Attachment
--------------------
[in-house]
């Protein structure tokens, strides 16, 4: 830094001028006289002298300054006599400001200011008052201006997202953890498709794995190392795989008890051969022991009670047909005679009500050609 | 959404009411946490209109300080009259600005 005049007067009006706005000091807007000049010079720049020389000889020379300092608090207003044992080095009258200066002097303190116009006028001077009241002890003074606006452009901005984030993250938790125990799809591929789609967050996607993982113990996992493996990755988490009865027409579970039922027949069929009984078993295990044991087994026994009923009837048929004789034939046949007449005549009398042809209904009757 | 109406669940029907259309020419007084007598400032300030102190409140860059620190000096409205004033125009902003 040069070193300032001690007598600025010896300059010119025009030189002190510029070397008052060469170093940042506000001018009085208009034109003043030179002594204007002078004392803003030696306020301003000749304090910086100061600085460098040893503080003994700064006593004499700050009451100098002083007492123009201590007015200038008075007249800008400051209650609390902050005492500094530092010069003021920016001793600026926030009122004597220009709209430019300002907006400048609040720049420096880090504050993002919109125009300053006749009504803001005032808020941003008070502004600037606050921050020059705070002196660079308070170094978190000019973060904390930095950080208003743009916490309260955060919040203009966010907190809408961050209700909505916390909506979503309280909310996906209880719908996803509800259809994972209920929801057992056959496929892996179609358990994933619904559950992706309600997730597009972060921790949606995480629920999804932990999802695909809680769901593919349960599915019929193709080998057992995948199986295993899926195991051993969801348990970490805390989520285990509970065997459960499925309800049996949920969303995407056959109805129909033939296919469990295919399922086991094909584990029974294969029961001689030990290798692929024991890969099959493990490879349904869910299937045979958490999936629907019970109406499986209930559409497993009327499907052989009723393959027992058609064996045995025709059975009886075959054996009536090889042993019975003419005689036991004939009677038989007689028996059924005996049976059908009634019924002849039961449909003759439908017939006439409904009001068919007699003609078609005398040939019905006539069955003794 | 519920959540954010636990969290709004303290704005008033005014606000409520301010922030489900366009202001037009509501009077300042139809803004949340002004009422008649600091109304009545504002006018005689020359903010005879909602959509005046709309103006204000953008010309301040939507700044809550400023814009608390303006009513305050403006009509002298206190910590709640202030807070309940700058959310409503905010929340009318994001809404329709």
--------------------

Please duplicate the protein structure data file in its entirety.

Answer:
[in-house]
């Protein structure tokens, strides 16, 4: 830094001028006289002298300054006599400001200011008052201006997202953890498709794995190392795989008890051969022991009670047909005679009500050609 | 959404009411946490209109300080009259600005 005049007067009006706005000091807007000049010079720049020389000889020379300092608090207003044992080095009258200066002097303190116009006028001077009241002890003074606006452009901005984030993250938790125990799809591929789609967050996607993982113990996992493996990755988490009865027409579970039922027949069929009984078993295990044991087994026994009923009837048929004789034939046949007449005549009398042809209904009757 | 109406669940029907259309020419007084007598400032300030102190409140860059620190000096409205004033125009902003 040069070193300032001690007598600025010896300059010119025009030189002190510029070397008052060469170093940042506000001018009085208009034109003043030179002594204007002078004392803003030696306020301003000749304090910086100061600085460098040893503080003994700064006593004499700050009451100098002083007492123009201590007015200038008075007249800008400051209650609390902050005492500094530092010069003021920016001793600026926030009122004597220009709209430019300002907006400048609040720049420096880090504050993002919109125009300053006749009504803001005032808020941003008070502004600037606050921050020059705070002196660079308070170094978190000019973060904390930095950080208003743009916490309260955060919040203009966010907190809408961050209700909505916390909506979503309280909310996906209880719908996803509800259809994972209920929801057992056959496929892996179609358990994933619904559950992706309600997730597009972060921790949606995480629920999804932990999802695909809680769901593919349960599915019929193709080998057992995948199986295993899926195991051993969801348990970490805390989520285990509970065997459960499925309800049996949920969303995407056959109805129909033939296919469990295919399922086991094909584990029974294969029961001689030990290798692929024991890969099959493990490879349904869910299937045979958490999936629907019970109406499986209930559409497993009327499907052989009723393959027992058609064996045995025709059975009886075959054996009536090889042993019975003419005689036991004939009677038989007689028996059924005996049976059908009634019924002849039961449909003759439908017939006439409904009001068919007699003609078609005398040939019905006539069955003794 | 519920959540954010636990969290709004303290704005008033005014606000409520301010922030489900366009202001037009509501009077300042139809803004949340002004009422008649600091109304009545504002006018005689020359903010005879909602959509005046709309103006204000953008010309301040939507700044809550400023814009608390303006009513305050403006009509002298206190910590709640202030807070309940700058959310409503905010929340009318994001809404329709």